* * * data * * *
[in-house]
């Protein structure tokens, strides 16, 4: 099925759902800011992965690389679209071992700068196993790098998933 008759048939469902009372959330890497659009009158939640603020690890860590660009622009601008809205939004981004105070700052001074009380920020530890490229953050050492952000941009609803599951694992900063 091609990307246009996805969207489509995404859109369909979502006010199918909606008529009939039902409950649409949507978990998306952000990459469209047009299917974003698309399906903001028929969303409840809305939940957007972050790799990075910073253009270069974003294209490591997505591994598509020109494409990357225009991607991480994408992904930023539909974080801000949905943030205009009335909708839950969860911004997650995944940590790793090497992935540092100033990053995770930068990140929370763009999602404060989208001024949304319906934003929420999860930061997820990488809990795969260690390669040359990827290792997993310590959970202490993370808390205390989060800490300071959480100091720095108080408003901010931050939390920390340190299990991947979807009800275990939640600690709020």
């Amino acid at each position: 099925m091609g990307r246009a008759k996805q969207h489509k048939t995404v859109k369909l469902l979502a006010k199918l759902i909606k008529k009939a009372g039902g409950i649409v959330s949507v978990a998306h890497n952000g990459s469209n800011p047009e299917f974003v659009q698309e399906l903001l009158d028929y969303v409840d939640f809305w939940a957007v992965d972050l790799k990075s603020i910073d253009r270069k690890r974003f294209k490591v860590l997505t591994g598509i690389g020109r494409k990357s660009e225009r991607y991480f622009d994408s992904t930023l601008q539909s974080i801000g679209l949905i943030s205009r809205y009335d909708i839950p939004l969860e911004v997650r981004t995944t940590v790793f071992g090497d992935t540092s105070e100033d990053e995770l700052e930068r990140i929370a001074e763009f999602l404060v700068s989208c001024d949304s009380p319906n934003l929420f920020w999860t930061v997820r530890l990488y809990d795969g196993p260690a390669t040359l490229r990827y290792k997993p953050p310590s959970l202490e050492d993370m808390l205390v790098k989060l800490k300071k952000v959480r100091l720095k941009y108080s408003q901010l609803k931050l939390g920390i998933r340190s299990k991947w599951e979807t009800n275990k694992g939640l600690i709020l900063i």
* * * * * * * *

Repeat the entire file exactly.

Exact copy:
[in-house]
């Protein structure tokens, strides 16, 4: 099925759902800011992965690389679209071992700068196993790098998933 008759048939469902009372959330890497659009009158939640603020690890860590660009622009601008809205939004981004105070700052001074009380920020530890490229953050050492952000941009609803599951694992900063 091609990307246009996805969207489509995404859109369909979502006010199918909606008529009939039902409950649409949507978990998306952000990459469209047009299917974003698309399906903001028929969303409840809305939940957007972050790799990075910073253009270069974003294209490591997505591994598509020109494409990357225009991607991480994408992904930023539909974080801000949905943030205009009335909708839950969860911004997650995944940590790793090497992935540092100033990053995770930068990140929370763009999602404060989208001024949304319906934003929420999860930061997820990488809990795969260690390669040359990827290792997993310590959970202490993370808390205390989060800490300071959480100091720095108080408003901010931050939390920390340190299990991947979807009800275990939640600690709020």
């Amino acid at each position: 099925m091609g990307r246009a008759k996805q969207h489509k048939t995404v859109k369909l469902l979502a006010k199918l759902i909606k008529k009939a009372g039902g409950i649409v959330s949507v978990a998306h890497n952000g990459s469209n800011p047009e299917f974003v659009q698309e399906l903001l009158d028929y969303v409840d939640f809305w939940a957007v992965d972050l790799k990075s603020i910073d253009r270069k690890r974003f294209k490591v860590l997505t591994g598509i690389g020109r494409k990357s660009e225009r991607y991480f622009d994408s992904t930023l601008q539909s974080i801000g679209l949905i943030s205009r809205y009335d909708i839950p939004l969860e911004v997650r981004t995944t940590v790793f071992g090497d992935t540092s105070e100033d990053e995770l700052e930068r990140i929370a001074e763009f999602l404060v700068s989208c001024d949304s009380p319906n934003l929420f920020w999860t930061v997820r530890l990488y809990d795969g196993p260690a390669t040359l490229r990827y290792k997993p953050p310590s959970l202490e050492d993370m808390l205390v790098k989060l800490k300071k952000v959480r100091l720095k941009y108080s408003q901010l609803k931050l939390g920390i998933r340190s299990k991947w599951e979807t009800n275990k694992g939640l600690i709020l900063i």